The storm, of course, represents irresistible passion. Among those being blown about are mythic and historical queens such as Helen of Troy and Cleopatra of Egypt. Dante, however, chooses to speak to Paolo and Francesca, famous lovers from Rimini.
Francesca had been married to the brave, but physically deformed Gianciotto. She was reading an Arthurian romance with his better-looking brother, Paolo, when passion got the better of them. Gianciotto, enraged, murdered them both, for which he was consigned to the deepest circle of Hell (where Dante shall later meet him).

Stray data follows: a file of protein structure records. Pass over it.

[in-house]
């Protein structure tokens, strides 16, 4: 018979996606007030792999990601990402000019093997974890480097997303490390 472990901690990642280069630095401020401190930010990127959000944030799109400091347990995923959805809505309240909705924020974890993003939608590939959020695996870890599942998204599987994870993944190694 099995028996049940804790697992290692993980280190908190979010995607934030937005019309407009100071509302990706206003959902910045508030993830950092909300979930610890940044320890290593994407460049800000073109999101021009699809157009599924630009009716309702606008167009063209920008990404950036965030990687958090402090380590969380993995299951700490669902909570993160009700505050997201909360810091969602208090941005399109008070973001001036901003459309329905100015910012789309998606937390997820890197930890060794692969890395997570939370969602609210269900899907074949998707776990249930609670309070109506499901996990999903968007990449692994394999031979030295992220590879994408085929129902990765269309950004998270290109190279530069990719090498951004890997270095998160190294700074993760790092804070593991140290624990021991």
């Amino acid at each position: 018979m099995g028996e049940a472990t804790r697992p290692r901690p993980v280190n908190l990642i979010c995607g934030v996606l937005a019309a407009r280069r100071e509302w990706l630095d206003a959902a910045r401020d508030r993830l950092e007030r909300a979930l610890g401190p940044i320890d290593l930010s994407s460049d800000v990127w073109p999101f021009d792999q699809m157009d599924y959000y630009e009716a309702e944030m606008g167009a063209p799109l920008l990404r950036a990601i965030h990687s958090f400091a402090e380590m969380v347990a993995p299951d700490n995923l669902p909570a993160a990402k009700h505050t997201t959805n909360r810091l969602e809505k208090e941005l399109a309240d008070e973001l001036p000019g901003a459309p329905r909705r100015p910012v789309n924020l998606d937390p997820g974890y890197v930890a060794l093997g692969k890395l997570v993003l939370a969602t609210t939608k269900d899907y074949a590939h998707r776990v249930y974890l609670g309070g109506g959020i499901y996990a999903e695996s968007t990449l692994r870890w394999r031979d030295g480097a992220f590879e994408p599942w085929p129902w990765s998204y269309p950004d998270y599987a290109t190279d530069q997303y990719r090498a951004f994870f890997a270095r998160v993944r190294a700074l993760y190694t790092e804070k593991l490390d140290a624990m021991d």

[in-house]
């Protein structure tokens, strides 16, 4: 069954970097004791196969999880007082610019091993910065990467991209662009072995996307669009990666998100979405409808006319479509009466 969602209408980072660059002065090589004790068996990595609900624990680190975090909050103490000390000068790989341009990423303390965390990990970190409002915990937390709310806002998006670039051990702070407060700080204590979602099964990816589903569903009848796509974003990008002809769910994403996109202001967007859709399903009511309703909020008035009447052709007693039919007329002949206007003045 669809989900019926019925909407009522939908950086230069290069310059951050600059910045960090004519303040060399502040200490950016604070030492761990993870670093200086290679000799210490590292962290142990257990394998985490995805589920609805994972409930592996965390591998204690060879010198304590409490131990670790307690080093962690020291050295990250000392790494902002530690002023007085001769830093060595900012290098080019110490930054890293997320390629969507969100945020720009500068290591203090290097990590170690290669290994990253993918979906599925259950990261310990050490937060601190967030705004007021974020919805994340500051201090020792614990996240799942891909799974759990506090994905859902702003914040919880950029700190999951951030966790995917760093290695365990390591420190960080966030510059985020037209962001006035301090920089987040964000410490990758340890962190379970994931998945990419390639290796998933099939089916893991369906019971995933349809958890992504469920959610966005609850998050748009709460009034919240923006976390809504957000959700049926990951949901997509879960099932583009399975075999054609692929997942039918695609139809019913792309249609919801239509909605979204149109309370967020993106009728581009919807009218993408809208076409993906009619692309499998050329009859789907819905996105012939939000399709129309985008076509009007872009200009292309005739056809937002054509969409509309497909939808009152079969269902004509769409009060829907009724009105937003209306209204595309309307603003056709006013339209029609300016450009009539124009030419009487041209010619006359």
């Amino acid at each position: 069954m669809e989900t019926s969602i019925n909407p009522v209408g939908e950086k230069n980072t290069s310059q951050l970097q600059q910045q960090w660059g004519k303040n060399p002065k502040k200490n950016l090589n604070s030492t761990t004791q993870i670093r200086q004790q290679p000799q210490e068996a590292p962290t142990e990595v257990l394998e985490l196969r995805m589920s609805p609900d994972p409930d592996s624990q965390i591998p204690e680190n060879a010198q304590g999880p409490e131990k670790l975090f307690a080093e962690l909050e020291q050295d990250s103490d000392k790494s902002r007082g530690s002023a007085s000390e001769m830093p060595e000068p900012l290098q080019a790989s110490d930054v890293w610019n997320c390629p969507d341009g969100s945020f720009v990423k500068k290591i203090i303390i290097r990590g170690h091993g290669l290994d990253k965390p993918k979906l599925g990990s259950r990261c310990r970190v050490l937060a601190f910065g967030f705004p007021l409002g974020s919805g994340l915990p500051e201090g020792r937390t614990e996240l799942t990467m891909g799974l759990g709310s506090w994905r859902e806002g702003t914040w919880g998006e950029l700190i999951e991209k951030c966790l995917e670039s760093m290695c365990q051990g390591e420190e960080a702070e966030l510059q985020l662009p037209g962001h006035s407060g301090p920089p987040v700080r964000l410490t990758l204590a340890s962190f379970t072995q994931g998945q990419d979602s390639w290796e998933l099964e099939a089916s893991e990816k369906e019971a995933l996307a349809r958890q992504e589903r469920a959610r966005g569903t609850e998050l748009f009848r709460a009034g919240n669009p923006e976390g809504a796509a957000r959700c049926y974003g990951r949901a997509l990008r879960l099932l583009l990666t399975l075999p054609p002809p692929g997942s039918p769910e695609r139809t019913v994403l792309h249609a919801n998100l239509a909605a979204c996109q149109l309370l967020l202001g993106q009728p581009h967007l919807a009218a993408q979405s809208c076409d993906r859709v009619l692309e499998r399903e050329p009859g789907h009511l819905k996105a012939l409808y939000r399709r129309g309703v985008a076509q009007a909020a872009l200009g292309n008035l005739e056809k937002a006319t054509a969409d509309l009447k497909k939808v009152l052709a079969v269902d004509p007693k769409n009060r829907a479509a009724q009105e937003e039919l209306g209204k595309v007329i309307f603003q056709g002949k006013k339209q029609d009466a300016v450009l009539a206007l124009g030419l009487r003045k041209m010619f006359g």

Dante is so moved by this romantic tale that he faints, hence his position flat on his back. Notice that above Virgil’s head a sun-like disc contains a sketch of a couple embracing, while the wind-blown lovers themselves seem to be flying up and out of the picture to freedom. Blake disapproved of Dante for depicting God as a vengeful judge, whose role was to inflict ingenious punishment (similar to his own Urizen), and these details are his subtle protest. As we can see in poems such as ‘The Garden Of Love’, Blake himself believed that suppressing desire was a far worse crime than yielding to it.